I’ve always believed that I’m a good writer. But at the same time, I’ve always believed I still have much to learn.
At the intersection of these two opposing ideas is the place where I wonder whether, at this moment, I’m good enough for traditional publication.
Whether my historical fiction WIP, which I’ve believed in long enough to have now gone through three (soon to be four) drafts, is now good enough to at least pique the interest of a publishing professional, let alone snag and hold that interest for the duration.
And then there were three: first (green), second (blue), and third (clear) drafts of my WIP
It almost happened too fast for me to have any thoughts on the process at all.
Compared to the marathon of completing the second draft of my historical fiction WIP—which amounted to a complete rewrite of a draft written years ago—there was no way, I told myself, that I’d spend another year on draft three.
Or even the better part of a year
And then there were two: first (left) and second (right) drafts of my WIP
I’ve been down this road before.
The first time I did a complete read-through of my novel, I was terrified of what I’d find.
This time, I was excited as hell.
Thirty-one chapters rewritten and accounted for
It took an entire year.
In not even counting the two months where I purposely did no writing at all, it took an entire year to write the second draft of my historical fiction novel-in-progress, which amounted to a complete rewrite of my first draft.
It took longer to write than the first draft itself, which I completed in 10 months back in in 2005.
Not the “re-re” I’m referring to, but like the Bajan beauty in her famous revenge video, I had to get tough on this chapter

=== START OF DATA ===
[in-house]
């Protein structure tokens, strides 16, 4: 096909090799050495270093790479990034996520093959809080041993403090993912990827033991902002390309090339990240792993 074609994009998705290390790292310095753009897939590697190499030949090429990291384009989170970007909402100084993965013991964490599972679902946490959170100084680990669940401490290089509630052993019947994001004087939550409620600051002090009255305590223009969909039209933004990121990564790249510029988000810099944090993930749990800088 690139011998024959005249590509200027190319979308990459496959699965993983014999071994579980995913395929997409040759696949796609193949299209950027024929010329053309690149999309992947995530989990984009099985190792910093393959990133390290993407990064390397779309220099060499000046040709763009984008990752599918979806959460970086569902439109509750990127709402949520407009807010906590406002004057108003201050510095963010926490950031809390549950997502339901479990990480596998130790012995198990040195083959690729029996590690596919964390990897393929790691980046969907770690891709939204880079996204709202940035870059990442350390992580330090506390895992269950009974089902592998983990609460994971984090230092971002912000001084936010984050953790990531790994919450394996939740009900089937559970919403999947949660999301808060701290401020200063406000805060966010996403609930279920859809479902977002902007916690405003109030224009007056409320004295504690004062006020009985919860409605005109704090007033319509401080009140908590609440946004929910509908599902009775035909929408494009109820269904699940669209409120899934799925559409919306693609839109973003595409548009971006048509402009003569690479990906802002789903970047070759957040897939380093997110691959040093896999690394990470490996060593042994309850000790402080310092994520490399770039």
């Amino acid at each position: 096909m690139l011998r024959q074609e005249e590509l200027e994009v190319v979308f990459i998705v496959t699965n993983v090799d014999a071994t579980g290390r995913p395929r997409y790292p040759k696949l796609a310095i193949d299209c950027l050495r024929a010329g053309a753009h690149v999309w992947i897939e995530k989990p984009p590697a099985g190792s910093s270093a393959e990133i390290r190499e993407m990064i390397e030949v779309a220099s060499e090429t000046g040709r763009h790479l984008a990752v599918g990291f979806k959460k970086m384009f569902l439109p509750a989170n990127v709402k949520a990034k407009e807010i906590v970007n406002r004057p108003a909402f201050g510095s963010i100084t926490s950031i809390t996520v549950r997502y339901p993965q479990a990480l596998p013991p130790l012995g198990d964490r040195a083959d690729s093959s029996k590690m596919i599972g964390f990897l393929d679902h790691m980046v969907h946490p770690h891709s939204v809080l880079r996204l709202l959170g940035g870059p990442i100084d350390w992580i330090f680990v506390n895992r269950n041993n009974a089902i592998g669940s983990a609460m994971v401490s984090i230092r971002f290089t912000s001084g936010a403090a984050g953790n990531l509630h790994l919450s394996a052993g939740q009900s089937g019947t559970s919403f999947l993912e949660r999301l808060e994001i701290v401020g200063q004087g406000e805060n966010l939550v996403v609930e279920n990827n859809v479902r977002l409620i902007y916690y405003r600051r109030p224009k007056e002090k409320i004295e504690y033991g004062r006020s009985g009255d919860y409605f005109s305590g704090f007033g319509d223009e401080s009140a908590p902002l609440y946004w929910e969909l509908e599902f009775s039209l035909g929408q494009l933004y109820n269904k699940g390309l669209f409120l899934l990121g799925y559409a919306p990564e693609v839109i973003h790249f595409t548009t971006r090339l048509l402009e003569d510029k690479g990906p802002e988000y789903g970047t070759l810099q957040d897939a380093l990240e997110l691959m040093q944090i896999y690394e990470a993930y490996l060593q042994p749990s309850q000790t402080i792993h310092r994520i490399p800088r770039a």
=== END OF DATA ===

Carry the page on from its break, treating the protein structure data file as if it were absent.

Writing is rewriting.
So the popular, and unfortunately, all too true saying goes.
After working on the first draft my historical fiction trilogy for the better part of three years (with a long, six-year hiatus in between), I was ecstatic to finally get started on draft two of book #1 back in January of this year.
One chapter down, 30 more to go (in this draft)
For a while, I honestly thought this day would never come: the day I finally got to start revising my WIP.
I never set out to write a trilogy. That’s a whole lot of writing for anyone, but for me, being such a slow writer to boot, it at times felt near-insurmountable.
I’m convinced the only thing that got me to THE END of the first draft was the iron-like strength of my discipline. I may have many shortcomings as a writer, but showed up at the page is not one of them.
My first draft chapters, bottom to top, colour coded by their revision needs
It was like grading the world’s longest midterm paper.
Coming in at 402 pages and with all but the last two chapters having been written some ten years ago, I really had no idea what I was in for when, upon completing my first novel ever (technically my first trilogy, but I count it as one completed story), the time came to read through the entire first draft.
The age of the thing alone terrified me, for how well could a ten-year-old story possibly hold up? I already knew going in that I’d have a fair amount of rewriting ahead of me, but the question was how much?